Why Has This Information Been Delayed?

Due to the nature of AIS, which captures financial transaction details from reporting entities like banks and financial institutions, the information becomes accessible only after updates are received from these entities.

Likewise, Form 26AS undergoes updates following the processing of TDS returns by the income tax department.

Given that the deadline for filing TDS returns for the January-March quarter is May 31, the updated information becomes available only in the initial week of June. Consequently, experts caution that filing returns without verifying AIS/Form 26AS could lead to errors and potentially result in notices due to incorrect income reporting.

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Late Filing Penalty under Section 234F of the Income Tax Act for the Financial Year 2023-24

Late Filing Penalty

Late Filing Penalty under Section 234F of the Income Tax Act for FY 2023-24

Deadline for Individual Taxpayers to File AY 2024-25 (FY 2023-24) ITR is July 31, 2024. Late filing incurs penalties and other inconveniences.

Late Filing Penalty

For individual taxpayers, the deadline to submit your ITR for AY 2024-25 (FY 2023-24) is July 31, 2024, unless extended by the department. Failure to file on time can result in penalties, along with additional repercussions and inconveniences.

Late Filing Penalty under Section 234F

Under the amended regulations in Section 234F of the Income Tax Act, filing your ITR after the deadline can result in a maximum penalty of Rs. 5,000.

Starting from the fiscal year 2021, the income tax department has reduced the maximum penalty for late filing of returns to Rs. 5,000 from Rs. 10,000.

Breaking it down for FY 2023-24; if you file your ITR before July 31, 2024 (September 30, 2024 for audit and October 31, 2024 for transfer pricing cases), no penalty will be imposed.

For filings after July 31, 2024, the penalty ceiling will be raised to Rs. 5,000. However, in a relief to small taxpayers, the IT department has stipulated that if your total income does not exceed Rs. 5 lakh, the maximum penalty for delay will be only Rs. 1,000.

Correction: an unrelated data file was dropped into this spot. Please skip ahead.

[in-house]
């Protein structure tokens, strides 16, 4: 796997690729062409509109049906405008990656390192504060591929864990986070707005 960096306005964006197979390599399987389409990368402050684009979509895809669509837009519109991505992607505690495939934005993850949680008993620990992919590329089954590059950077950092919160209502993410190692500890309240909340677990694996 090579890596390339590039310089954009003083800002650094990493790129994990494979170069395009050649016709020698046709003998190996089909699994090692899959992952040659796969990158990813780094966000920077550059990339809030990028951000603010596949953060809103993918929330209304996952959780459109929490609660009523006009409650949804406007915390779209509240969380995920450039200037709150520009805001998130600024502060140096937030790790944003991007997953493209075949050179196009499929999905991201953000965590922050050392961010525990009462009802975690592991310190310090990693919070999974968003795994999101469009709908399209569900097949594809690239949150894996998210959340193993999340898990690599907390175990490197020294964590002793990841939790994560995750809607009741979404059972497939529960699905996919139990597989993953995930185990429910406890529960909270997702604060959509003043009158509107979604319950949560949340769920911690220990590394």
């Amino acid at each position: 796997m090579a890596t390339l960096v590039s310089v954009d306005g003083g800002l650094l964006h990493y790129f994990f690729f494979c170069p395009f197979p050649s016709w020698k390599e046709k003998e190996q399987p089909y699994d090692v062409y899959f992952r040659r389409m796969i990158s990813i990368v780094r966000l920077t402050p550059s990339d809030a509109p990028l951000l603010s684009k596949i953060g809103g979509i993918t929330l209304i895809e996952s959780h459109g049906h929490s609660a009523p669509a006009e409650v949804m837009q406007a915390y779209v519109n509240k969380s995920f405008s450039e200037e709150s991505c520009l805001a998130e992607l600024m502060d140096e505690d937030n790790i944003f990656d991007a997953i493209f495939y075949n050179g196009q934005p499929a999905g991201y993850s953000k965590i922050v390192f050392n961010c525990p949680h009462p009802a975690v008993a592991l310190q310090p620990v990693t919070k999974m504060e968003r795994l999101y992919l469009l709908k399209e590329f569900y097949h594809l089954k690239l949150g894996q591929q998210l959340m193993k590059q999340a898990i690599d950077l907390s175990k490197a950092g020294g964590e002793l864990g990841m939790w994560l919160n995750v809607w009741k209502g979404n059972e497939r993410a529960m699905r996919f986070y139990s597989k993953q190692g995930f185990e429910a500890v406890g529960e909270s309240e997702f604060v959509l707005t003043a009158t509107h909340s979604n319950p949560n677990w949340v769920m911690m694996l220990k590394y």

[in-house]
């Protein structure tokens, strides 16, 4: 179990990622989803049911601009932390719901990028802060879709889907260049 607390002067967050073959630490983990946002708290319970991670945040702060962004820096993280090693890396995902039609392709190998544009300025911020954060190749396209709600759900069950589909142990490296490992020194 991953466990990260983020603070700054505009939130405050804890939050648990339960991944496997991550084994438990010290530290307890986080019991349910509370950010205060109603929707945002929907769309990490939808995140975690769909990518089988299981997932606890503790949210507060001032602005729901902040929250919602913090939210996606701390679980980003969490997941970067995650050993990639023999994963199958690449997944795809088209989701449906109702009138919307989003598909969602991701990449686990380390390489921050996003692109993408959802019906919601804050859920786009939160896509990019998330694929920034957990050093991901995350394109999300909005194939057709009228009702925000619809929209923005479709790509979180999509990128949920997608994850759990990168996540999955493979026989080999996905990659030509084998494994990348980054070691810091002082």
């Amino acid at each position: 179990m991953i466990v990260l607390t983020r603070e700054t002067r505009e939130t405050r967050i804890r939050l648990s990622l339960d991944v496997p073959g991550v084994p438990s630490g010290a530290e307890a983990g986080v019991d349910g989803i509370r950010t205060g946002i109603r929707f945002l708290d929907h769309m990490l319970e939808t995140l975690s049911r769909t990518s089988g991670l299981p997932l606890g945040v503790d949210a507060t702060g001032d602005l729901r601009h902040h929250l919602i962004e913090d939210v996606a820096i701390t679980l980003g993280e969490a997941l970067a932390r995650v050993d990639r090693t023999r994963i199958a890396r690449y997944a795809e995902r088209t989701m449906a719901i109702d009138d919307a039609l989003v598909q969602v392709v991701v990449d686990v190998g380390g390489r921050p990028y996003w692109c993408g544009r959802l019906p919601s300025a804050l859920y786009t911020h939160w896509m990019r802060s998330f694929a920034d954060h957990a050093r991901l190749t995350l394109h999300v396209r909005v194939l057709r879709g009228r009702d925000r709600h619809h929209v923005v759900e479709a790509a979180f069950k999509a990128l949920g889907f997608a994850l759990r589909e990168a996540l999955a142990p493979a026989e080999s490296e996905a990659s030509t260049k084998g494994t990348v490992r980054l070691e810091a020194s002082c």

Late Filing Fee Details

e-Filing DateTotal income below Rs 5 lakhTotal income above Rs 5 lakh
31st July 2024Rs 0Rs 0
Between 1st August 2024 to 31st December 2024Rs 1,000Rs 5,000

Shortened Timeframe for Amending Your Return

Late Filing Penalty

Suppose you’re submitting your ITR and find an error. With the revised rules, you must correct it by December 31 of the assessment year (for ITRs from FY 2017-18). Previously, taxpayers had a 2-year window to revise ITRs. This has now been reduced to 9 months from the end of the financial year. Hence, filing earlier gives you a longer window to revise and rectify any errors in your returns.

Interest Payment

Failure to file income tax returns by the due date incurs interest at a rate of 1% per month, or part thereof, on the outstanding tax amount according to section 234A. It’s crucial to understand that ITR filing is contingent upon tax payment. Penalty calculation begins from the day following the due date, typically July 31 of the relevant assessment year. Hence, delaying payment results in higher penalties.

Loss Carryforward is Prohibited

If you’ve experienced losses during the year, such as capital gains or business losses, ensure you file your return by the due date. Failure to do so will prevent you from carrying forward these losses to offset against income in future years. However, losses from house property can still be carried forward to future years, even if you file after the due date.